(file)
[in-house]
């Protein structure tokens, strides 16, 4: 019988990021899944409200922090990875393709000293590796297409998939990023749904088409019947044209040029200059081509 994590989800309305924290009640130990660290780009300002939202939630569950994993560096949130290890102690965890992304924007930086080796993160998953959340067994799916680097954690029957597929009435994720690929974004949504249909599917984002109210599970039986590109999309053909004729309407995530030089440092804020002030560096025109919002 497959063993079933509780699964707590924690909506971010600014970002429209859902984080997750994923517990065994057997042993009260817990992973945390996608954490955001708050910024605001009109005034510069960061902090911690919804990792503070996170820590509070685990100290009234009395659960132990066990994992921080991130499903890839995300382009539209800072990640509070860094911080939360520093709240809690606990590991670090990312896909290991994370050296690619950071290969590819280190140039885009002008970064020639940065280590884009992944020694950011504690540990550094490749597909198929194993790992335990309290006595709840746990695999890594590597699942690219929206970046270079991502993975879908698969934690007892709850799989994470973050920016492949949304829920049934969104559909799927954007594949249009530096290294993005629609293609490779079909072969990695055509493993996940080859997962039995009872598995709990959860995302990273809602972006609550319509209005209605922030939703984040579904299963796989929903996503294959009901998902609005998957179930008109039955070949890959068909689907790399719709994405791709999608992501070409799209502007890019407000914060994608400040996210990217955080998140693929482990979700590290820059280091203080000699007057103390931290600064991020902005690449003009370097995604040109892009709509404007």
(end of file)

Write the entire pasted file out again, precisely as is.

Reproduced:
[in-house]
């Protein structure tokens, strides 16, 4: 019988990021899944409200922090990875393709000293590796297409998939990023749904088409019947044209040029200059081509 994590989800309305924290009640130990660290780009300002939202939630569950994993560096949130290890102690965890992304924007930086080796993160998953959340067994799916680097954690029957597929009435994720690929974004949504249909599917984002109210599970039986590109999309053909004729309407995530030089440092804020002030560096025109919002 497959063993079933509780699964707590924690909506971010600014970002429209859902984080997750994923517990065994057997042993009260817990992973945390996608954490955001708050910024605001009109005034510069960061902090911690919804990792503070996170820590509070685990100290009234009395659960132990066990994992921080991130499903890839995300382009539209800072990640509070860094911080939360520093709240809690606990590991670090990312896909290991994370050296690619950071290969590819280190140039885009002008970064020639940065280590884009992944020694950011504690540990550094490749597909198929194993790992335990309290006595709840746990695999890594590597699942690219929206970046270079991502993975879908698969934690007892709850799989994470973050920016492949949304829920049934969104559909799927954007594949249009530096290294993005629609293609490779079909072969990695055509493993996940080859997962039995009872598995709990959860995302990273809602972006609550319509209005209605922030939703984040579904299963796989929903996503294959009901998902609005998957179930008109039955070949890959068909689907790399719709994405791709999608992501070409799209502007890019407000914060994608400040996210990217955080998140693929482990979700590290820059280091203080000699007057103390931290600064991020902005690449003009370097995604040109892009709509404007």